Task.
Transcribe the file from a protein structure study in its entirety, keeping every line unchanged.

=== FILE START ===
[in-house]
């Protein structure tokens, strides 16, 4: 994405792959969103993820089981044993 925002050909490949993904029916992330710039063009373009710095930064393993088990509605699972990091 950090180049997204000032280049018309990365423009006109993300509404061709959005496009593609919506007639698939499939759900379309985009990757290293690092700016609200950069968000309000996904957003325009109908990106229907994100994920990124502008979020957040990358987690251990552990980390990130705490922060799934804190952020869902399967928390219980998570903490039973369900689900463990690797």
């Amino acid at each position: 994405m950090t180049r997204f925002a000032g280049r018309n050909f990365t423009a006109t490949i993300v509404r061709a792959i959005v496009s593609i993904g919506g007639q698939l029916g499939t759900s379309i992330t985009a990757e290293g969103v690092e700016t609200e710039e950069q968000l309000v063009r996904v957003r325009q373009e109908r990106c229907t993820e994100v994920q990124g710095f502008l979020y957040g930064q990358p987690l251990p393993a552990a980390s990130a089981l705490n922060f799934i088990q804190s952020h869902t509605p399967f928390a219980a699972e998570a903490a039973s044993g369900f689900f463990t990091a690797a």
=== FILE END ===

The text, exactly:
[in-house]
């Protein structure tokens, strides 16, 4: 994405792959969103993820089981044993 925002050909490949993904029916992330710039063009373009710095930064393993088990509605699972990091 950090180049997204000032280049018309990365423009006109993300509404061709959005496009593609919506007639698939499939759900379309985009990757290293690092700016609200950069968000309000996904957003325009109908990106229907994100994920990124502008979020957040990358987690251990552990980390990130705490922060799934804190952020869902399967928390219980998570903490039973369900689900463990690797």
């Amino acid at each position: 994405m950090t180049r997204f925002a000032g280049r018309n050909f990365t423009a006109t490949i993300v509404r061709a792959i959005v496009s593609i993904g919506g007639q698939l029916g499939t759900s379309i992330t985009a990757e290293g969103v690092e700016t609200e710039e950069q968000l309000v063009r996904v957003r325009q373009e109908r990106c229907t993820e994100v994920q990124g710095f502008l979020y957040g930064q990358p987690l251990p393993a552990a980390s990130a089981l705490n922060f799934i088990q804190s952020h869902t509605p399967f928390a219980a699972e998570a903490a039973s044993g369900f689900f463990t990091a690797a």